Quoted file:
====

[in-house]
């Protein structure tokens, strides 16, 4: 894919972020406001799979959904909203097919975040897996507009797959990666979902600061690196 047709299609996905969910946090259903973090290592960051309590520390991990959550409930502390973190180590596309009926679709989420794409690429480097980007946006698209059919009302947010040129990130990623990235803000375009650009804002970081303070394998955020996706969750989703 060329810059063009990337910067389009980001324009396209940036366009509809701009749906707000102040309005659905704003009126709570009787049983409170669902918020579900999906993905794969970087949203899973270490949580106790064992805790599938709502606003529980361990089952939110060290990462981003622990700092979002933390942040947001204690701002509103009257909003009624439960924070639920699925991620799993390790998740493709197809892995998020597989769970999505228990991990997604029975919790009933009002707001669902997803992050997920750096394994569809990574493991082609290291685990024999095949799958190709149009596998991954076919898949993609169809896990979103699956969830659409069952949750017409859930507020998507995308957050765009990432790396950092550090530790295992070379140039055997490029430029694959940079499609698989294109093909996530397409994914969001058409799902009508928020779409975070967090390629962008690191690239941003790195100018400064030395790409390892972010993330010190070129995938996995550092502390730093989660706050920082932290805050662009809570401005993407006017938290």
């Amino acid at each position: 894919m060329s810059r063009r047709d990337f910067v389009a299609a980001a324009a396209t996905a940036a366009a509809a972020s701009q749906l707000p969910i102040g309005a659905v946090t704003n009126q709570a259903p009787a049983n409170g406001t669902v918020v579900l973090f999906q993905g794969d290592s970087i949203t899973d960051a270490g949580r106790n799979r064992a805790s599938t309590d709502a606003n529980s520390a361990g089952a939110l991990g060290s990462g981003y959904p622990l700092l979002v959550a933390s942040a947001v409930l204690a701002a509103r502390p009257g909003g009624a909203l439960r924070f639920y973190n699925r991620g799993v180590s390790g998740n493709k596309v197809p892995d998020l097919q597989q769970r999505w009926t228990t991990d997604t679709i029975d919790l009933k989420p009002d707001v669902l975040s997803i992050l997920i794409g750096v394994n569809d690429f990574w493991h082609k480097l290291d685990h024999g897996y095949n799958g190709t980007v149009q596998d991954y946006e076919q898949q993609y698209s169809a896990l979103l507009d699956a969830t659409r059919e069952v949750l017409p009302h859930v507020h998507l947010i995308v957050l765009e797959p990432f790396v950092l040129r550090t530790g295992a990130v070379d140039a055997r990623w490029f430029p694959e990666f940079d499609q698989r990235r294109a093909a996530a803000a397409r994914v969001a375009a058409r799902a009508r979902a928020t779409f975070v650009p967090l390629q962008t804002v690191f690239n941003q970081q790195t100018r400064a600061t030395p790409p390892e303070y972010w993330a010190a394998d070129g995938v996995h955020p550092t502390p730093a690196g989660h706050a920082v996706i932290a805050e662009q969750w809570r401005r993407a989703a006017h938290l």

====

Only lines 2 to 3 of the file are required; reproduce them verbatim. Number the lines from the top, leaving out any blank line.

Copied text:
């Protein structure tokens, strides 16, 4: 894919972020406001799979959904909203097919975040897996507009797959990666979902600061690196 047709299609996905969910946090259903973090290592960051309590520390991990959550409930502390973190180590596309009926679709989420794409690429480097980007946006698209059919009302947010040129990130990623990235803000375009650009804002970081303070394998955020996706969750989703 060329810059063009990337910067389009980001324009396209940036366009509809701009749906707000102040309005659905704003009126709570009787049983409170669902918020579900999906993905794969970087949203899973270490949580106790064992805790599938709502606003529980361990089952939110060290990462981003622990700092979002933390942040947001204690701002509103009257909003009624439960924070639920699925991620799993390790998740493709197809892995998020597989769970999505228990991990997604029975919790009933009002707001669902997803992050997920750096394994569809990574493991082609290291685990024999095949799958190709149009596998991954076919898949993609169809896990979103699956969830659409069952949750017409859930507020998507995308957050765009990432790396950092550090530790295992070379140039055997490029430029694959940079499609698989294109093909996530397409994914969001058409799902009508928020779409975070967090390629962008690191690239941003790195100018400064030395790409390892972010993330010190070129995938996995550092502390730093989660706050920082932290805050662009809570401005993407006017938290």
């Amino acid at each position: 894919m060329s810059r063009r047709d990337f910067v389009a299609a980001a324009a396209t996905a940036a366009a509809a972020s701009q749906l707000p969910i102040g309005a659905v946090t704003n009126q709570a259903p009787a049983n409170g406001t669902v918020v579900l973090f999906q993905g794969d290592s970087i949203t899973d960051a270490g949580r106790n799979r064992a805790s599938t309590d709502a606003n529980s520390a361990g089952a939110l991990g060290s990462g981003y959904p622990l700092l979002v959550a933390s942040a947001v409930l204690a701002a509103r502390p009257g909003g009624a909203l439960r924070f639920y973190n699925r991620g799993v180590s390790g998740n493709k596309v197809p892995d998020l097919q597989q769970r999505w009926t228990t991990d997604t679709i029975d919790l009933k989420p009002d707001v669902l975040s997803i992050l997920i794409g750096v394994n569809d690429f990574w493991h082609k480097l290291d685990h024999g897996y095949n799958g190709t980007v149009q596998d991954y946006e076919q898949q993609y698209s169809a896990l979103l507009d699956a969830t659409r059919e069952v949750l017409p009302h859930v507020h998507l947010i995308v957050l765009e797959p990432f790396v950092l040129r550090t530790g295992a990130v070379d140039a055997r990623w490029f430029p694959e990666f940079d499609q698989r990235r294109a093909a996530a803000a397409r994914v969001a375009a058409r799902a009508r979902a928020t779409f975070v650009p967090l390629q962008t804002v690191f690239n941003q970081q790195t100018r400064a600061t030395p790409p390892e303070y972010w993330a010190a394998d070129g995938v996995h955020p550092t502390p730093a690196g989660h706050a920082v996706i932290a805050e662009q969750w809570r401005r993407a989703a006017h938290l």